Little boys take delight in pulling their new toy cars to pieces to find out how they work. R & D personnel do much the same thing when they analyze competing products in detail. In the case of product teardown, a product is disassembled completely into all of its constituent parts. Product teardown is a common method for analyzing the competition's products, and was developed in the 1960s by Japanese firms trying to understand how European cars and cameras worked. During product teardown, very careful attention is paid to the materials and components used, and their costs. This form of analysis enables one to identify the best solutions employed by competitors.
The product teardown process consists of three steps:
Analysis of technical differences: First, the product is broken down into all of its individual components.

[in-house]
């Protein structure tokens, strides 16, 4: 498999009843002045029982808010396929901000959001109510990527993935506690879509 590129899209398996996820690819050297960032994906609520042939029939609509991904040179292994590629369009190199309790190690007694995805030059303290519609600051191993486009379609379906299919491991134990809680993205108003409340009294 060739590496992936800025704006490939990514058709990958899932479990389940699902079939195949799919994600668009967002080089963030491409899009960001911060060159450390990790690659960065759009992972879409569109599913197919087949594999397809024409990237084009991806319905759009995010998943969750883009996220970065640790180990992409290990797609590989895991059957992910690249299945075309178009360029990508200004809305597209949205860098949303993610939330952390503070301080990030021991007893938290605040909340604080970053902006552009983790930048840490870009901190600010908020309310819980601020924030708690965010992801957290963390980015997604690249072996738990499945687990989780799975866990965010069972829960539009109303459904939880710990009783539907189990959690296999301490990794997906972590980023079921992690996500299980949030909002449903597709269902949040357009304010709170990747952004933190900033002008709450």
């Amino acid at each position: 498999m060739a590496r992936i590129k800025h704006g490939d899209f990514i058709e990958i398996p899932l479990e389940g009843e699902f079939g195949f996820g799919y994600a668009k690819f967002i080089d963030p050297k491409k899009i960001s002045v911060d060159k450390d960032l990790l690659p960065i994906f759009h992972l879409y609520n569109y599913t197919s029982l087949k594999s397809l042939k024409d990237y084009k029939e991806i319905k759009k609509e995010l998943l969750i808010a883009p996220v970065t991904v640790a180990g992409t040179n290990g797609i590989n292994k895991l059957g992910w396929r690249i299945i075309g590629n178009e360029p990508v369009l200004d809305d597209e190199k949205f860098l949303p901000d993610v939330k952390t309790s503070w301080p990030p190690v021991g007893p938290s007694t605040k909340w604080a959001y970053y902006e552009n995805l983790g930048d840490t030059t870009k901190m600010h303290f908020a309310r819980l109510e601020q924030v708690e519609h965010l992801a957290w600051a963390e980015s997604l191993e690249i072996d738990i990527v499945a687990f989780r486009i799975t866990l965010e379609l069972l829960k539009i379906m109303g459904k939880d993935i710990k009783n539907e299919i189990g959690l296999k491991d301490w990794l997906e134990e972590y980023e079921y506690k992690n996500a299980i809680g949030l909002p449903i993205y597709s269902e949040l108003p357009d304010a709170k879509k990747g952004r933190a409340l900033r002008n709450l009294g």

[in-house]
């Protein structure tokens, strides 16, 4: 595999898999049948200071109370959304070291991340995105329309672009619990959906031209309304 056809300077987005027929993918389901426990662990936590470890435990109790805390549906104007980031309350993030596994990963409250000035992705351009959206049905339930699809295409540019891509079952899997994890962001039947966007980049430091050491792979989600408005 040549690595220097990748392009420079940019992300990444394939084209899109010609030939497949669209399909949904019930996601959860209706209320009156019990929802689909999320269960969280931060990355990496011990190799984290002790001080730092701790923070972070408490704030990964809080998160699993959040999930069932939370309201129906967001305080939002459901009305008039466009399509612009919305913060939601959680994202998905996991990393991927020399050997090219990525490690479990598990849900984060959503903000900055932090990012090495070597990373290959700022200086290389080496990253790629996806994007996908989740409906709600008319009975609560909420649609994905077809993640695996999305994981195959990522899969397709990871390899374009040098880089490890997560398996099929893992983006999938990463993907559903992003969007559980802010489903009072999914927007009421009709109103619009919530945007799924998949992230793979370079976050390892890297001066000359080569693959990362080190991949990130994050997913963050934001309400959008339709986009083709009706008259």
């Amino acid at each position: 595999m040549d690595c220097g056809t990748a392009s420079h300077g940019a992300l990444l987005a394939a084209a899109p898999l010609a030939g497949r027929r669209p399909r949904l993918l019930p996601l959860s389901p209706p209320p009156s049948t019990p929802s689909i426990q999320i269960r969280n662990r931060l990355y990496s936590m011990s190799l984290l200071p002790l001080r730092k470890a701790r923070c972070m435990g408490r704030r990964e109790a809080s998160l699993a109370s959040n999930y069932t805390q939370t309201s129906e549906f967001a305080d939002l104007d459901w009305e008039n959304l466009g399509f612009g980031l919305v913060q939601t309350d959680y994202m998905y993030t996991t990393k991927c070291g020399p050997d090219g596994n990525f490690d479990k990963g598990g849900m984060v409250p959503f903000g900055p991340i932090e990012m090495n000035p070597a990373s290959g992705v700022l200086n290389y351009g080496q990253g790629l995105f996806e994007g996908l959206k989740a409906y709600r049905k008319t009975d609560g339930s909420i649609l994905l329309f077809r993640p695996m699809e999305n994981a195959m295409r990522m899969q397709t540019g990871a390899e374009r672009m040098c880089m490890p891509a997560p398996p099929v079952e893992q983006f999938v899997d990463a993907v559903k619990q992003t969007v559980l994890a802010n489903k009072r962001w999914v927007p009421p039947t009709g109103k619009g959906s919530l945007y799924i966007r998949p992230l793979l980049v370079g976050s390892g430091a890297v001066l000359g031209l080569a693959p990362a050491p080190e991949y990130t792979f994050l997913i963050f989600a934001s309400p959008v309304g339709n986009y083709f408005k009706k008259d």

These are precisely labeled, and their suppliers identified. Then, differences between the company's own parts and the teardown components are recorded in detail, including variations in dimensions , weight, and design approach.
Analysis of possible technical improvement: Based on the results of step one, optimization potential is the next goal. All significant improvement possibilities are recorded in a list and reviewed for technical feasibility.
Identification of potential cost optimization: The possibilities identified in the second step are discussed and assessed by an interdisciplinary team. This will often generate proposed modifications that require detailed technical validation following which the changes are implemented.